Tracks and Signs
Tracks and Signs
Winter is a beautiful time of year to visit Asbury Woods. While you hike, ski or snowshoe along the trails keep an eye out for native wildlife or signs of wildlife. Winter may not seem like a great time for wildlife watching, but a fresh coat of snow can give away a lot of clues about the animals that are active during the winter months at Asbury Woods. As you explore you can keep an eye out for the clues that animals leave behind that tell us what they have been doing when no one was watching.
As animals explore above and below the snow they leave behind tracks and other signs like chewed food, rubbings, nests and even scat. We can learn a lot about what each animal was up to by investigating these fun clues. Tracks can tell us not only what species of animals have passed through, but also what direction they were headed and how fast they were moving. Common tracks you may see in the snow at Asbury Woods include deer, squirrel, rabbit, raccoon, and domesticated dog. Pay attention to which way the tracks are facing. Are they leading up to a tree the animal climbed or maybe over a large log that only a big animal could jump? Are the tracks close together like the animal was relaxed and walking or far apart because the animal was running fast? It’s not uncommon to see multiple sets of tracks in one area and imagine how those animals might have been interacting. It can be handy to bring along an animal tracks guide or purchase one in the Squeaky Frog Gift Shop.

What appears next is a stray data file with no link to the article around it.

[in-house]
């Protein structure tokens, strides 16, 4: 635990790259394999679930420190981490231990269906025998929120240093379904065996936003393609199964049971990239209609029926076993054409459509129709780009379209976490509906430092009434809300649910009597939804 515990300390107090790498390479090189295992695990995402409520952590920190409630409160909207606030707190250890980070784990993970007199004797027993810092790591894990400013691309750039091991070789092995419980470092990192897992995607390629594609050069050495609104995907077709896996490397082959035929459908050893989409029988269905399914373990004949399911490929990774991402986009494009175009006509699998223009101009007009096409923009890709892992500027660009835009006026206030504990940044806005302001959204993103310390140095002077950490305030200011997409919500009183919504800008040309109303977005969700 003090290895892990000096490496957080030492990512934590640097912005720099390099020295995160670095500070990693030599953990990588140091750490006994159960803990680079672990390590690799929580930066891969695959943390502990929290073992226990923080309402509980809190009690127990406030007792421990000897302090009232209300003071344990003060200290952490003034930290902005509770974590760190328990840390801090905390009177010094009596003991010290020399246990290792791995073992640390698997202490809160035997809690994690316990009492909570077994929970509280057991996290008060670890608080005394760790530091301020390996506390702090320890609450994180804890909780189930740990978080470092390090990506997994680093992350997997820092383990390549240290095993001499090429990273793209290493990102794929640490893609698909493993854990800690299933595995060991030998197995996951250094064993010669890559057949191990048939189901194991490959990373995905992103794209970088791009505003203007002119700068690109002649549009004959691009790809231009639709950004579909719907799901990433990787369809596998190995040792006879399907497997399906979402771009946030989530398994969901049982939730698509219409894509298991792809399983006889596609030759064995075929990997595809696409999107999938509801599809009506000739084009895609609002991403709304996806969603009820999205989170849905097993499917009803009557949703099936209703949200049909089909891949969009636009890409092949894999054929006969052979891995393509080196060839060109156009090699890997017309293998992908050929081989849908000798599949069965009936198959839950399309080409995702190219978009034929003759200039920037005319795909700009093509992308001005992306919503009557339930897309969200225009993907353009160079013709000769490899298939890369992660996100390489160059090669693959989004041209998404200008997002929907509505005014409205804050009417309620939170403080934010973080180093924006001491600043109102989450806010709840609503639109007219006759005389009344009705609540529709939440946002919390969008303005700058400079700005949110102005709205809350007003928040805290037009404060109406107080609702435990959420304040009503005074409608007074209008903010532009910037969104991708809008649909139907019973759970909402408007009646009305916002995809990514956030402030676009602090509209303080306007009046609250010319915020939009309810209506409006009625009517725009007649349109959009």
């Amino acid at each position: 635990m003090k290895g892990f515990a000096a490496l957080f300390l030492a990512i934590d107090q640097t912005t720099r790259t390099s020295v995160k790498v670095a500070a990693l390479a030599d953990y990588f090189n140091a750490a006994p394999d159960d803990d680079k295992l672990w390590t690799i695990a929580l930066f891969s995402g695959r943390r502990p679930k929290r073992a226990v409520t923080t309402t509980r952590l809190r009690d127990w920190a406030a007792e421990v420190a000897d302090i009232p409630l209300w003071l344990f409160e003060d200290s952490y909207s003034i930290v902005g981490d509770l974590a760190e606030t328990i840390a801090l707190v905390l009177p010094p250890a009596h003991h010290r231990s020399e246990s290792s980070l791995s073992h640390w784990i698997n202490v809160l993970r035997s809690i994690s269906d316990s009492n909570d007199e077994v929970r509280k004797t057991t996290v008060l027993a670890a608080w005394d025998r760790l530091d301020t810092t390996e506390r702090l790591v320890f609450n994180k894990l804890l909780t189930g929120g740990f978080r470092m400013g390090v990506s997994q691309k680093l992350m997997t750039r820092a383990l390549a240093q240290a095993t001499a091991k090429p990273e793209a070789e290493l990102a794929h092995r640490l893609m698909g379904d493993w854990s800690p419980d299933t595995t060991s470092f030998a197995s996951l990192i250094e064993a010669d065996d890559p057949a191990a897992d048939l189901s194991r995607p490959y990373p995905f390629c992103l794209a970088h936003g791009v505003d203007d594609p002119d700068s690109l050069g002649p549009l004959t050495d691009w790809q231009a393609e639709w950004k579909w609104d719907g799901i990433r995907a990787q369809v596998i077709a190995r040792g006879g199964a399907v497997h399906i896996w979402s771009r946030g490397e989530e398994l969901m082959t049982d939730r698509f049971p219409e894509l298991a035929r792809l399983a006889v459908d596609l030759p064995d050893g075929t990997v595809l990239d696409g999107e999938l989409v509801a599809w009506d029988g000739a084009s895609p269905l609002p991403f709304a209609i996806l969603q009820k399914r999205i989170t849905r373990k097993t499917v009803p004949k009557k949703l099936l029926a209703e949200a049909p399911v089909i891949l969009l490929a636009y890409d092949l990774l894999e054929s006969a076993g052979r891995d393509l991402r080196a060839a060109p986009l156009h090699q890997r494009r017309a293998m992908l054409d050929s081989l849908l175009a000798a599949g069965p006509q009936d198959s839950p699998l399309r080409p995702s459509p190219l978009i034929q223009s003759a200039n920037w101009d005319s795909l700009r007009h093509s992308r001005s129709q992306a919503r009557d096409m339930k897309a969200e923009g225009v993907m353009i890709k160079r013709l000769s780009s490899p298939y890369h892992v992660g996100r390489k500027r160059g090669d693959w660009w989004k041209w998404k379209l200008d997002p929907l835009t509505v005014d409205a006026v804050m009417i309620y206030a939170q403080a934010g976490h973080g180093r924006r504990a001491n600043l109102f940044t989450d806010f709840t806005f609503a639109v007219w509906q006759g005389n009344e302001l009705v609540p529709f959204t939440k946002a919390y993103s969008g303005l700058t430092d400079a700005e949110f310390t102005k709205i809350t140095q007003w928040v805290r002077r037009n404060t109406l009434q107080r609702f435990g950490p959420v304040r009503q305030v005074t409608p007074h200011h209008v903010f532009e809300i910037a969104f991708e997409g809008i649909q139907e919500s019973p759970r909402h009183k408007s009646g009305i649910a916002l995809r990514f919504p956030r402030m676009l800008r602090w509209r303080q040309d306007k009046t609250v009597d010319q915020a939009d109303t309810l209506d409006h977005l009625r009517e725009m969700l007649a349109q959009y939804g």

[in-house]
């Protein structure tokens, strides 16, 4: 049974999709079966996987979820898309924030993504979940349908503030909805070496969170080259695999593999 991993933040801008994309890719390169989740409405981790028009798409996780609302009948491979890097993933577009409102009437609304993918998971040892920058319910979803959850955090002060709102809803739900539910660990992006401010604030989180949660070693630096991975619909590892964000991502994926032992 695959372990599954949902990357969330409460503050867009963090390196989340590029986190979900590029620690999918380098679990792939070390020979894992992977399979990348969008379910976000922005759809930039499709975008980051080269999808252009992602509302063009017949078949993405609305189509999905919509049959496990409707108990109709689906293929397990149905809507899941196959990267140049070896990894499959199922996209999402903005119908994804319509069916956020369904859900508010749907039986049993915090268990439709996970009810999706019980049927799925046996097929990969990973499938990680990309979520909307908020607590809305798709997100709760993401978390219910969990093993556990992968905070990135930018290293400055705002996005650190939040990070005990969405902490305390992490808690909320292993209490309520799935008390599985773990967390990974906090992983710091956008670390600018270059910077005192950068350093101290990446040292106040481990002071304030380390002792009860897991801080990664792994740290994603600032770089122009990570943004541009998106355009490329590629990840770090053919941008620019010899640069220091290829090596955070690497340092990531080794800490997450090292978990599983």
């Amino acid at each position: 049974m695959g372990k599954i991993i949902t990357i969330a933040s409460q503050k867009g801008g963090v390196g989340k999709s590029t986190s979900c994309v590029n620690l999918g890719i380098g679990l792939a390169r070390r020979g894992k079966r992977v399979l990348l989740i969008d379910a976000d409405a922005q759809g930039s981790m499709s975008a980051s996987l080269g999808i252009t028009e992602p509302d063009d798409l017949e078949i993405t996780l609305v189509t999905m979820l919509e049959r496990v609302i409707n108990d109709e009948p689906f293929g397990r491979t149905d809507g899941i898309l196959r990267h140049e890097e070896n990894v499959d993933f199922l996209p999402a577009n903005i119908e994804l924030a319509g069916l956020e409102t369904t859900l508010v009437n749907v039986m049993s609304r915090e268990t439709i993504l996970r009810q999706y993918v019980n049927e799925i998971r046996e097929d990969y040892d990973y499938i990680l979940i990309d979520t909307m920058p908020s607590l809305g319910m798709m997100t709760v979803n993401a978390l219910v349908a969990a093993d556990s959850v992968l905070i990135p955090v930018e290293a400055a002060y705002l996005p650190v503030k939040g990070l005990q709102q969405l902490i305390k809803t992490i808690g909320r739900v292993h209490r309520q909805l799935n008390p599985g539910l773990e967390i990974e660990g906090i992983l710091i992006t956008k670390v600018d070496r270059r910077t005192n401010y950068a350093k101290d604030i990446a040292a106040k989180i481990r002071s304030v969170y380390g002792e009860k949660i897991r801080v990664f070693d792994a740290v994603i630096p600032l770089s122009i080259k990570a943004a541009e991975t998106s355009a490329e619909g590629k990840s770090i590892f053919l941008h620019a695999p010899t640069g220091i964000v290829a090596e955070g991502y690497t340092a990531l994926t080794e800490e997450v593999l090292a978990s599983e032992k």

You may also notice other signs of wildlife as you explore. Look up and see if you can spot any nests. Squirrel nests are large balls of leaves nestled safely onto a branch and they can be seen in many treetops along the trails. You may also notice cavities in trees that are occupied with wildlife sleeping during the day. Trees may have rubbings on the bark from deer and at the base of many trees, you may find remnants of seeds or nuts that have been eaten by animals.
The best places to look for tracks and signs of animals are near areas of open water that animals may be visiting to drink, near natural food sources, or near bird feeders placed around the grounds. With almost 5 miles of trails to explore at Asbury Woods, you are sure to see wildlife or signs of wildlife all winter long.